What Is Surveying in Civil Engineering?

Civil engineering refers to the building of structures or systems in the natural environment; typical civil engineering projects include roads, bridges, airports, dams, sewers and other pipelines, and electrical grids.

Before starting construction on such projects, surveying the land to determine the exact parameters of the natural environment is of great importance.

What Is the Definition of Surveying in Civil Engineering?

In the context of civil engineering, surveying refers to the gathering of various data about the land. Surveying typically involves measurements of horizontal and vertical distances between points, along with descriptions of the exact characteristics of the land structure and surface.

What Role Does Surveying Play in Civil Engineering?

Surveys are used to plan, build, and maintain all civil engineering projects. A full survey of the target area is usually necessary to determine its exact boundaries and to ensure that any buildings or other structures constructed there will be safe. Surveyors also work to provide the proper design and development of infrastructure, to protect the surrounding natural environment, and to maximize the efficiency of the proposed structures.

What Types of Surveying Are Used in Civil Engineering?

There are a few types of civil engineering surveys: plane surveying and geodetic surveying. In plane surveying, the surveyor treats the area as a level geometric plane, ignoring the curvature of the earth; this works best for a project that is less than 250 km2

Geodetic surveying, on the other hand, considers the earth as a sphere. Surveyors use this category of survey only for very large projects. Most geodetic surveys are completed by government agencies for major infrastructure projects within their boundaries, such as canals and pipelines.

The focus affects the type of survey. For instance, if a surveyor is hired to provide surveys for a dam, they would often conduct both topographical (land) and hydrographic (water) surveys for the project. They may also revisit the survey of the dam after its construction to ensure that it matches the plans, fits in the map boundaries, and remains safe. This is called an “as-built” survey.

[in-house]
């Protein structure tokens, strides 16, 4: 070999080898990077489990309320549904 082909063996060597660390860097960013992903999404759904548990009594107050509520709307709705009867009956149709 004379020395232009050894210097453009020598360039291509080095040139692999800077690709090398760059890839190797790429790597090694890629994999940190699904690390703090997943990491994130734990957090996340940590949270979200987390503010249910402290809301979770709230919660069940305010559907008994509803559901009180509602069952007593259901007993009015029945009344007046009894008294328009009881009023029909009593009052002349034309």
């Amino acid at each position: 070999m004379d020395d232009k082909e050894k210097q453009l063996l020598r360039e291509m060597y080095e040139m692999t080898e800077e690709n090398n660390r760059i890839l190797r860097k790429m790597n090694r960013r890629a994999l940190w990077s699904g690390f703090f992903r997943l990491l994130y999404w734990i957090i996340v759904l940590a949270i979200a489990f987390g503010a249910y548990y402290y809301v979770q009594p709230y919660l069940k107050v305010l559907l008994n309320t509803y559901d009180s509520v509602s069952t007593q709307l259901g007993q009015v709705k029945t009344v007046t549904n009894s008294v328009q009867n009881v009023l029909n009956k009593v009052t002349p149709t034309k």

Why Is Topographic Surveying Important for Civil Engineers?

The most common survey in civil engineering is the topographic survey. Topographic (land) surveyors focus on the qualities of the land itself. This may involve gathering data on the distance and angles between key points, the measurement of relative elevations, and the nature of the land (rocky, forested, grassy, etc.). Topographic surveys may include data on both natural features (hills, rivers, etc.) and human construction (roads, power lines, etc.). A property surveyor or land surveyor may also use topographic surveys to make maps.

Why Is As-Built Surveying Important for Civil Engineers?

The job of a civil engineer continues even after construction is finished. Each project requires a new survey upon completion to establish the accuracy of the data used. For instance, to check that the known measurements (made earlier) match the positions and other details of the final project, an as-built survey is conducted. Structures must be surveyed repeatedly to determine their technical performance as well as to ensure that they can still perform safely and are still in the right position.

What Methods Are Used for Surveying in Civil Engineering?

Surveyors use a variety of methods to get their information and produce accurate surveys. For instance, triangulation uses physical surveying instruments to measure the exact position of a point based on the positions of two other points. Surveyors may also use land or aerial photogrammetry, mapping, and leveling (i.e., determining relative elevations). Every surveying technique is based on geometric and trigonometric principles.

What Tools Are Used in Civil Engineering Surveys?

Long ago, a surveyor would use a chain to measure distances, which could get tiring. Nowadays, surveying has gotten much easier as well as more accurate thanks to recent advances in technology. 

Modern surveying tools include computer programs, high-accuracy LiDAR (laser-based measurement), and, most importantly, the total station. A total station is an instrument that can be used when making horizontal and vertical measurements; it may use both electromagnetic and optical tools. Total stations have great accuracy, even over long distances, and can connect to a computer for data processing.

Conclusion

What is surveying in civil engineering? In short, surveying is one of the most important tools in a key field of science and engineering. Without surveying, major construction projects would be much less efficient and more dangerous.

You may be interested in surveying as a profession. Professional surveyors, as well as civil engineers, are paid well and only need a bachelor’s degree in order to start their careers. Students with more education, such as a master’s degree in civil engineering, are able to earn even more by joining high-tech fields such as renewable energy.